An emerging sub-category of intelligent video/video analytics is real-time forensics, wherein recorded images are analyzed and forensic feedback is instantly generated. For example, if an intelligent surveillance system were to capture an image of an individual breaking into a large warehouse, the analytics component would take into account certain characteristics and search for the individual in footage recorded throughout the entire facility. The person’s whereabouts could then be tracked minute-by-minute. Sources claim the government/public and transportation sectors are among the most promising audiences for real-time forensics, considering heightened fears of terrorism.

Sales Strategies:  Promote the ability of intelligent video/video analytics to add operational and business value, advises Malay Kundu, founder and CEO, StopLift (www.stoplift.com). For retailers, this might include determining what is causing shrink (e.g., scanner avoidance, sweethearting, and concealment of merchandise on the bottom racks of shopping carts) and obtaining information about store traffic patterns, customers’ reaction to displays, and similar day-to-day activity. This information can be a springboard for change, from improving displays to adjustments in staffing.

For hospitals, extra value could encompass more comprehensive monitoring of patients to improve their experience, the caliber of which has become a criterion for reimbursement under healthcare reform. For transportation entities, “value-add” may stem from uncovering passenger usage trends that lead to positive change, such as scheduling revisions in order to accommodate ridership patterns.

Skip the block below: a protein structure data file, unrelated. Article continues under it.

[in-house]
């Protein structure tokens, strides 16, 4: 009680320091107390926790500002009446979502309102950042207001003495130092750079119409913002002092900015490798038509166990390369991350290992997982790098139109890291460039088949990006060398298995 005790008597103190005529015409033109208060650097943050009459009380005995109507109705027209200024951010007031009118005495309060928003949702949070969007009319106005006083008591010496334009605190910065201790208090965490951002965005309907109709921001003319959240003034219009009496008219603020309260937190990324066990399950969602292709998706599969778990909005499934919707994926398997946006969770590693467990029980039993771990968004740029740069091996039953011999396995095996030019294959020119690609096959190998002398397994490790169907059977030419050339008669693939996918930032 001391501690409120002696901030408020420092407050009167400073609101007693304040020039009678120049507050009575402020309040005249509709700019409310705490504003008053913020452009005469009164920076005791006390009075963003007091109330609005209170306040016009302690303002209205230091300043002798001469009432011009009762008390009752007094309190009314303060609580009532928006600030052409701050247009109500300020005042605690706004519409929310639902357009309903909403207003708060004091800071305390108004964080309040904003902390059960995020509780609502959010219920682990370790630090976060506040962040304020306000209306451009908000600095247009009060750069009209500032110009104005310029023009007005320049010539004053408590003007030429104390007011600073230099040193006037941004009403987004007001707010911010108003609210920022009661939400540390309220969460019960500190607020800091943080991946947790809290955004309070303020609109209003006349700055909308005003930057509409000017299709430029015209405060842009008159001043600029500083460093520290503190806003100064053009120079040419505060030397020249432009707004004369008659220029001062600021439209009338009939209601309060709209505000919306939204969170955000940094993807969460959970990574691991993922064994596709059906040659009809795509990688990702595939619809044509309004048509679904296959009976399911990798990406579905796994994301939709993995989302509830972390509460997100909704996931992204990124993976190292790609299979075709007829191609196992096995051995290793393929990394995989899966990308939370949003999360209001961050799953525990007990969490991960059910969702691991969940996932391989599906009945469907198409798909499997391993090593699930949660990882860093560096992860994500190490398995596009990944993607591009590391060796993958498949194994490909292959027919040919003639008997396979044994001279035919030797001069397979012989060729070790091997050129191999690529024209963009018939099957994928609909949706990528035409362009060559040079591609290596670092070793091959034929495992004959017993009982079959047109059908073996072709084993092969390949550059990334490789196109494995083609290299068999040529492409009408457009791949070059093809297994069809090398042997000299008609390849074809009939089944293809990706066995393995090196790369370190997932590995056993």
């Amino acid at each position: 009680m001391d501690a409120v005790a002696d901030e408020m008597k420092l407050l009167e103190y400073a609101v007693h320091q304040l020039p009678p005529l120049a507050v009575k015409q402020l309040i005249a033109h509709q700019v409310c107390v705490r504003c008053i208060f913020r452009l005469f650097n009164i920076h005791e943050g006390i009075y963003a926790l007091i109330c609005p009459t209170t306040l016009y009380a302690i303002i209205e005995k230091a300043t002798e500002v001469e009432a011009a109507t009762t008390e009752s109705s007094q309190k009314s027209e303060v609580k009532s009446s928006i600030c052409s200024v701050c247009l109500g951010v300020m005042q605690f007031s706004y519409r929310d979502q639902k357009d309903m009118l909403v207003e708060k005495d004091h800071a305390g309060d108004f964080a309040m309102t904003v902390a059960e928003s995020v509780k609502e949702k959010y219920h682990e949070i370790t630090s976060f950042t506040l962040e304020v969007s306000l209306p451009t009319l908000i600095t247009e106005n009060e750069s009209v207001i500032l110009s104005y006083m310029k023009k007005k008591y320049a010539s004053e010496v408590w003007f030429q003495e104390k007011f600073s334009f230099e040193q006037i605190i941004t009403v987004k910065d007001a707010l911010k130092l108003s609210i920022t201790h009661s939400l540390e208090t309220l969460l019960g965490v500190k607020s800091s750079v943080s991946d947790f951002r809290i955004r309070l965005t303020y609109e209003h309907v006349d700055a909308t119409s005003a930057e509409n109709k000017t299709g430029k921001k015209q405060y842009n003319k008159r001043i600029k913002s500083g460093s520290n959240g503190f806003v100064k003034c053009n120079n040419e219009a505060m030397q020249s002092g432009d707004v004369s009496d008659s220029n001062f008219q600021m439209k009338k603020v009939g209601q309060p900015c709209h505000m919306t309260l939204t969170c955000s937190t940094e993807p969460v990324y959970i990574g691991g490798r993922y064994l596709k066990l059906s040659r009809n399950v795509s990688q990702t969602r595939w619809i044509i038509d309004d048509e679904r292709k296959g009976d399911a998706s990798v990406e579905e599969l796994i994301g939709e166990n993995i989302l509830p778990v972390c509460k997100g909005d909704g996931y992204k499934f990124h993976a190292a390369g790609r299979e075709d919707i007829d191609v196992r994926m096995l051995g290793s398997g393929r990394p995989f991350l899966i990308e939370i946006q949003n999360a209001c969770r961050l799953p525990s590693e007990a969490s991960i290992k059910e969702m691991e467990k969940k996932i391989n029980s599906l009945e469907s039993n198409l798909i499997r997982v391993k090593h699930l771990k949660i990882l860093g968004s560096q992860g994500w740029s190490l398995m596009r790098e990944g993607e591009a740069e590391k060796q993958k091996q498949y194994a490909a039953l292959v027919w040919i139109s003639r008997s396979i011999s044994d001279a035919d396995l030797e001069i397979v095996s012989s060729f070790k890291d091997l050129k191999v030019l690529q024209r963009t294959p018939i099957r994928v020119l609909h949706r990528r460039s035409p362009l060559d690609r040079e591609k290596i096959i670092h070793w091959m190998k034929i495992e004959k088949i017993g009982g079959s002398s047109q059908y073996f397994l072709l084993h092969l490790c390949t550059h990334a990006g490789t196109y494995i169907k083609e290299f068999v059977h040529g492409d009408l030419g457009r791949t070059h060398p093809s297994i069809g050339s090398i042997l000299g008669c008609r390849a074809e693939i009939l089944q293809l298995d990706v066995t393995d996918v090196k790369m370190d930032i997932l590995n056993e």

Intelligent video/video analytics is attractive to certain customers when touted as part of a comprehensive access control solution. One Southeastern reseller closed a lucrative deal with a local public housing authority using a combination of smart video surveillance and an intelligent, encrypted door lock system from the Larco (www.larco.com) division of ATEK Products, states Scott Gardeen, Larco’s senior product manager. The reseller showed the client the value of using encrypted keys unique to each door and tenant, and the ability of the system to provide records of all attempts to open individual locks. The technology ensured a strong layer of security, giving ten apartment buildings a surveillance system that could warn management of suspicious activity inside and outside the premises.

3: Second-generation access control
This category includes hosted access control solutions, as well as physical media. Tyco Integrated Securities (www.tyco.com) has seen a very sharp uptick in demand for hosted access control, notes Hank Monaco, vice president, marketing. Constraints on spending and what he calls a “shift to a rent-versus-buy mentality” have made cloud-based access control options popular in the government/public sector. However, cost savings and convenience factors are sparking significant activity in SMB markets, including (but not limited to) retail and hospitality.

On the physical media side are cards and tags that leverage near-field communications (NFC), ultra-high frequency (UHF), and RFID technologies to validate credentials and/or grant access to specific areas or facilities. “The applications are wide-ranging,” observes Ram Ramaprasad, director, product management, Zebra Technologies (www.zebra.com). A large department store on Zebra’s client list has installed UHF card readers. Cards, which can be read from 20 to 30 feet away, are used to control access to high-end merchandise. One hospitality client, a ski resort, equips guests with RFID cards that can be read from beneath several layers of clothing. Guests are not permitted to use the ski lift unless a scan of the card indicates that they are authorized to do so.